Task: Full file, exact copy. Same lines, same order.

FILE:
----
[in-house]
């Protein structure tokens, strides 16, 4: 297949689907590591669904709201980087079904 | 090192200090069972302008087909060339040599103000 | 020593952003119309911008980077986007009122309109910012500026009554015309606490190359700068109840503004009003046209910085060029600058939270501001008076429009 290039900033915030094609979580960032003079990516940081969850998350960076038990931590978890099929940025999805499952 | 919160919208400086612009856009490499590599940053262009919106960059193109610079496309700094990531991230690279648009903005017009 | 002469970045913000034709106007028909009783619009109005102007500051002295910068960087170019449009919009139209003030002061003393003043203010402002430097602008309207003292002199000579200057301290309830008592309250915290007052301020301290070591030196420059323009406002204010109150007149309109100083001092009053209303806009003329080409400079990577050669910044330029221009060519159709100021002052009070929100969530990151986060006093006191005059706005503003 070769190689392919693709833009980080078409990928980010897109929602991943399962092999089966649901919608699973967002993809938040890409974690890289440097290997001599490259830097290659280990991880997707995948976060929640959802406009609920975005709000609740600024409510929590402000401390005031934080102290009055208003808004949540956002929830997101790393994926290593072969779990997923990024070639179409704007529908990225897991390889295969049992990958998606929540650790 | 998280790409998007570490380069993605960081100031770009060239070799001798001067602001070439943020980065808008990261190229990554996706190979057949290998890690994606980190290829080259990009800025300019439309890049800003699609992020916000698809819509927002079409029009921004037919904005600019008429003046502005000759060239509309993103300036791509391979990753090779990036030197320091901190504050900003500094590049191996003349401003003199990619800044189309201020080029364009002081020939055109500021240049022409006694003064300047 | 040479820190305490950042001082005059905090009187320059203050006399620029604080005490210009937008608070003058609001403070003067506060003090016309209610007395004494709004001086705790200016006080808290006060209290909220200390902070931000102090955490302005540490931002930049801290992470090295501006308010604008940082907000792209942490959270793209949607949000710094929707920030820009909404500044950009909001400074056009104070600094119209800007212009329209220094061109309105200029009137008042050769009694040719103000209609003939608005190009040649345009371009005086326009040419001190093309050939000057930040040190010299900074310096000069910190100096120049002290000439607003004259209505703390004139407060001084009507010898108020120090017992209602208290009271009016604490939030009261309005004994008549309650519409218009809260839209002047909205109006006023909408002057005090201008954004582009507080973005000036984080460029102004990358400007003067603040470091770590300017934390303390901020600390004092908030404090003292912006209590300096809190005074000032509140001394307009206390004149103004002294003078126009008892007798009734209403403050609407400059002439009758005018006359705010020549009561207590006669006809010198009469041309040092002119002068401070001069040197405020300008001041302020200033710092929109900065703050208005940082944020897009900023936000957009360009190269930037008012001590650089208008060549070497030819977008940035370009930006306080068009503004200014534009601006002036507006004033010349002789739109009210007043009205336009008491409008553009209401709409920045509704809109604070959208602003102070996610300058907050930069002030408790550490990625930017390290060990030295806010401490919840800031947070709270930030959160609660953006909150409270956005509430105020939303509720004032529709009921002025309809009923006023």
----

[in-house]
């Protein structure tokens, strides 16, 4: 297949689907590591669904709201980087079904 | 090192200090069972302008087909060339040599103000 | 020593952003119309911008980077986007009122309109910012500026009554015309606490190359700068109840503004009003046209910085060029600058939270501001008076429009 290039900033915030094609979580960032003079990516940081969850998350960076038990931590978890099929940025999805499952 | 919160919208400086612009856009490499590599940053262009919106960059193109610079496309700094990531991230690279648009903005017009 | 002469970045913000034709106007028909009783619009109005102007500051002295910068960087170019449009919009139209003030002061003393003043203010402002430097602008309207003292002199000579200057301290309830008592309250915290007052301020301290070591030196420059323009406002204010109150007149309109100083001092009053209303806009003329080409400079990577050669910044330029221009060519159709100021002052009070929100969530990151986060006093006191005059706005503003 070769190689392919693709833009980080078409990928980010897109929602991943399962092999089966649901919608699973967002993809938040890409974690890289440097290997001599490259830097290659280990991880997707995948976060929640959802406009609920975005709000609740600024409510929590402000401390005031934080102290009055208003808004949540956002929830997101790393994926290593072969779990997923990024070639179409704007529908990225897991390889295969049992990958998606929540650790 | 998280790409998007570490380069993605960081100031770009060239070799001798001067602001070439943020980065808008990261190229990554996706190979057949290998890690994606980190290829080259990009800025300019439309890049800003699609992020916000698809819509927002079409029009921004037919904005600019008429003046502005000759060239509309993103300036791509391979990753090779990036030197320091901190504050900003500094590049191996003349401003003199990619800044189309201020080029364009002081020939055109500021240049022409006694003064300047 | 040479820190305490950042001082005059905090009187320059203050006399620029604080005490210009937008608070003058609001403070003067506060003090016309209610007395004494709004001086705790200016006080808290006060209290909220200390902070931000102090955490302005540490931002930049801290992470090295501006308010604008940082907000792209942490959270793209949607949000710094929707920030820009909404500044950009909001400074056009104070600094119209800007212009329209220094061109309105200029009137008042050769009694040719103000209609003939608005190009040649345009371009005086326009040419001190093309050939000057930040040190010299900074310096000069910190100096120049002290000439607003004259209505703390004139407060001084009507010898108020120090017992209602208290009271009016604490939030009261309005004994008549309650519409218009809260839209002047909205109006006023909408002057005090201008954004582009507080973005000036984080460029102004990358400007003067603040470091770590300017934390303390901020600390004092908030404090003292912006209590300096809190005074000032509140001394307009206390004149103004002294003078126009008892007798009734209403403050609407400059002439009758005018006359705010020549009561207590006669006809010198009469041309040092002119002068401070001069040197405020300008001041302020200033710092929109900065703050208005940082944020897009900023936000957009360009190269930037008012001590650089208008060549070497030819977008940035370009930006306080068009503004200014534009601006002036507006004033010349002789739109009210007043009205336009008491409008553009209401709409920045509704809109604070959208602003102070996610300058907050930069002030408790550490990625930017390290060990030295806010401490919840800031947070709270930030959160609660953006909150409270956005509430105020939303509720004032529709009921002025309809009923006023």